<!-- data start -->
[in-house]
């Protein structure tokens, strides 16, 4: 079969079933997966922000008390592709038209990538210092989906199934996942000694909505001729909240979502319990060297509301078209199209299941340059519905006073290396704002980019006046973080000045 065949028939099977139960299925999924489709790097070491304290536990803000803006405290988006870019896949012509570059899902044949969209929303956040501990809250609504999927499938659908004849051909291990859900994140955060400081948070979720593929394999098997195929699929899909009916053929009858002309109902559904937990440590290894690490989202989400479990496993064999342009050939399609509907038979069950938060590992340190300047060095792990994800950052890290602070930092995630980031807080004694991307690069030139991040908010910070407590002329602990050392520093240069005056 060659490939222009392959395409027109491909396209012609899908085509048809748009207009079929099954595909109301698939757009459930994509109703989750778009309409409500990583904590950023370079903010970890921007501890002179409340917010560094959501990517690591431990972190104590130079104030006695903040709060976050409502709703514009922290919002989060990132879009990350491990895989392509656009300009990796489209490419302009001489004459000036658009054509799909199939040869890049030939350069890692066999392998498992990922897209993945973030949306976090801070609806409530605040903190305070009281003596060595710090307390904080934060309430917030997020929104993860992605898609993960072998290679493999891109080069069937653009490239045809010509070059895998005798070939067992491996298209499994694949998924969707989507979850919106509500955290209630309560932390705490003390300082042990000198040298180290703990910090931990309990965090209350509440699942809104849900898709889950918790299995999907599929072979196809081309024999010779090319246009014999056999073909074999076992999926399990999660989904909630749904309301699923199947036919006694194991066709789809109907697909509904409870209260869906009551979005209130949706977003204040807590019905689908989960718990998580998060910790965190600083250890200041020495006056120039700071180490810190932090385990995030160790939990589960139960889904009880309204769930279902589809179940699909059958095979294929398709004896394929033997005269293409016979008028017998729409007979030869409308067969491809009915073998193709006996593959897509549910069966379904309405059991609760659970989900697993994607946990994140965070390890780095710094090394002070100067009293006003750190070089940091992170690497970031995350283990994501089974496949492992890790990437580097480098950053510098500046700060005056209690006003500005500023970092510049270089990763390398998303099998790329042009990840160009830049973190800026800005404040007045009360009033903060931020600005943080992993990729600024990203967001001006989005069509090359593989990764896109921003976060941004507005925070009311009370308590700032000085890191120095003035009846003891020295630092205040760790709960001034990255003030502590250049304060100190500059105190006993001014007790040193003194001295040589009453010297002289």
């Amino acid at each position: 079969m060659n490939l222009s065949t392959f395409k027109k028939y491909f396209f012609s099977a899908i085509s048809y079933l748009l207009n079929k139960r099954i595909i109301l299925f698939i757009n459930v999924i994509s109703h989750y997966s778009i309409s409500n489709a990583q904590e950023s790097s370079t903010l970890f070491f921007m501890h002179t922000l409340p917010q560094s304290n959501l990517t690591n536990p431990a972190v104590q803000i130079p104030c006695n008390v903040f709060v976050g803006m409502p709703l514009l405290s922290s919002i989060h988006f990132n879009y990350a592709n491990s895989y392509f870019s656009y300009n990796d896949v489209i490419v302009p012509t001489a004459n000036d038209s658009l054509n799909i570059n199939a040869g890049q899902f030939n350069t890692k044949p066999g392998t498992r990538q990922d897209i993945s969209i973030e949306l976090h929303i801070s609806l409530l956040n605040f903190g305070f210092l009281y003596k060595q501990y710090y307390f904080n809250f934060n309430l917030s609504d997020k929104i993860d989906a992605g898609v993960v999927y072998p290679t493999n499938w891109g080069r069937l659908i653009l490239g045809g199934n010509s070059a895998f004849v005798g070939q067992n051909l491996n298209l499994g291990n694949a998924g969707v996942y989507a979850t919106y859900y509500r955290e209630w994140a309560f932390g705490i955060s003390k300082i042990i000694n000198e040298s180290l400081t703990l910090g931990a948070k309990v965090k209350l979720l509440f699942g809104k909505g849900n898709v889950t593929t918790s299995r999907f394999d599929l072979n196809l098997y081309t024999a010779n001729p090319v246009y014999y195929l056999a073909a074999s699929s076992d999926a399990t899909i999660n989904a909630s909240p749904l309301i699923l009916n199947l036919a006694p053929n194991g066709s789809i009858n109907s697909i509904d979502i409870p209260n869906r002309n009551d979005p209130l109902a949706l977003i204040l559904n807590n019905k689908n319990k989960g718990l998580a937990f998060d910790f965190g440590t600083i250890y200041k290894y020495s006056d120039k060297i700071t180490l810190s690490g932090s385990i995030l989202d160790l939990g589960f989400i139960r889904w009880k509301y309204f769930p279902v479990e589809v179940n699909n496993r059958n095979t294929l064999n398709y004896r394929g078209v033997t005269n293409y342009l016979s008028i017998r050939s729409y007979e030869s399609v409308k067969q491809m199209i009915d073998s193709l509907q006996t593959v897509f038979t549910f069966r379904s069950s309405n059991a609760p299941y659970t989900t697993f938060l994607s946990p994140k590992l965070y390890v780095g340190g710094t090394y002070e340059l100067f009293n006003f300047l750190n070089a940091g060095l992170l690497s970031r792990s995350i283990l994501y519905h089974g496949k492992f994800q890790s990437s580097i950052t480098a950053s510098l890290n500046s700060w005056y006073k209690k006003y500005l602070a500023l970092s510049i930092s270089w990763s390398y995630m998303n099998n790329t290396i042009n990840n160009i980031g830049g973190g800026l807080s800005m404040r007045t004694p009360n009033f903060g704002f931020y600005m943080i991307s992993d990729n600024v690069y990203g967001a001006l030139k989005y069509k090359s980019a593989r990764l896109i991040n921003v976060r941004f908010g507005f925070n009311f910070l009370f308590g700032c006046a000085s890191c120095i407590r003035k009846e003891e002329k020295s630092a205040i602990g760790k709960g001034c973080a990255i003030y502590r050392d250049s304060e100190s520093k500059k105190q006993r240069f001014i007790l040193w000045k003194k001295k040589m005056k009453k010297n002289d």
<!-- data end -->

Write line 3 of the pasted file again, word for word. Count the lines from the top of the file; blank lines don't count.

């Amino acid at each position: 079969m060659n490939l222009s065949t392959f395409k027109k028939y491909f396209f012609s099977a899908i085509s048809y079933l748009l207009n079929k139960r099954i595909i109301l299925f698939i757009n459930v999924i994509s109703h989750y997966s778009i309409s409500n489709a990583q904590e950023s790097s370079t903010l970890f070491f921007m501890h002179t922000l409340p917010q560094s304290n959501l990517t690591n536990p431990a972190v104590q803000i130079p104030c006695n008390v903040f709060v976050g803006m409502p709703l514009l405290s922290s919002i989060h988006f990132n879009y990350a592709n491990s895989y392509f870019s656009y300009n990796d896949v489209i490419v302009p012509t001489a004459n000036d038209s658009l054509n799909i570059n199939a040869g890049q899902f030939n350069t890692k044949p066999g392998t498992r990538q990922d897209i993945s969209i973030e949306l976090h929303i801070s609806l409530l956040n605040f903190g305070f210092l009281y003596k060595q501990y710090y307390f904080n809250f934060n309430l917030s609504d997020k929104i993860d989906a992605g898609v993960v999927y072998p290679t493999n499938w891109g080069r069937l659908i653009l490239g045809g199934n010509s070059a895998f004849v005798g070939q067992n051909l491996n298209l499994g291990n694949a998924g969707v996942y989507a979850t919106y859900y509500r955290e209630w994140a309560f932390g705490i955060s003390k300082i042990i000694n000198e040298s180290l400081t703990l910090g931990a948070k309990v965090k209350l979720l509440f699942g809104k909505g849900n898709v889950t593929t918790s299995r999907f394999d599929l072979n196809l098997y081309t024999a010779n001729p090319v246009y014999y195929l056999a073909a074999s699929s076992d999926a399990t899909i999660n989904a909630s909240p749904l309301i699923l009916n199947l036919a006694p053929n194991g066709s789809i009858n109907s697909i509904d979502i409870p209260n869906r002309n009551d979005p209130l109902a949706l977003i204040l559904n807590n019905k689908n319990k989960g718990l998580a937990f998060d910790f965190g440590t600083i250890y200041k290894y020495s006056d120039k060297i700071t180490l810190s690490g932090s385990i995030l989202d160790l939990g589960f989400i139960r889904w009880k509301y309204f769930p279902v479990e589809v179940n699909n496993r059958n095979t294929l064999n398709y004896r394929g078209v033997t005269n293409y342009l016979s008028i017998r050939s729409y007979e030869s399609v409308k067969q491809m199209i009915d073998s193709l509907q006996t593959v897509f038979t549910f069966r379904s069950s309405n059991a609760p299941y659970t989900t697993f938060l994607s946990p994140k590992l965070y390890v780095g340190g710094t090394y002070e340059l100067f009293n006003f300047l750190n070089a940091g060095l992170l690497s970031r792990s995350i283990l994501y519905h089974g496949k492992f994800q890790s990437s580097i950052t480098a950053s510098l890290n500046s700060w005056y006073k209690k006003y500005l602070a500023l970092s510049i930092s270089w990763s390398y995630m998303n099998n790329t290396i042009n990840n160009i980031g830049g973190g800026l807080s800005m404040r007045t004694p009360n009033f903060g704002f931020y600005m943080i991307s992993d990729n600024v690069y990203g967001a001006l030139k989005y069509k090359s980019a593989r990764l896109i991040n921003v976060r941004f908010g507005f925070n009311f910070l009370f308590g700032c006046a000085s890191c120095i407590r003035k009846e003891e002329k020295s630092a205040i602990g760790k709960g001034c973080a990255i003030y502590r050392d250049s304060e100190s520093k500059k105190q006993r240069f001014i007790l040193w000045k003194k001295k040589m005056k009453k010297n002289d």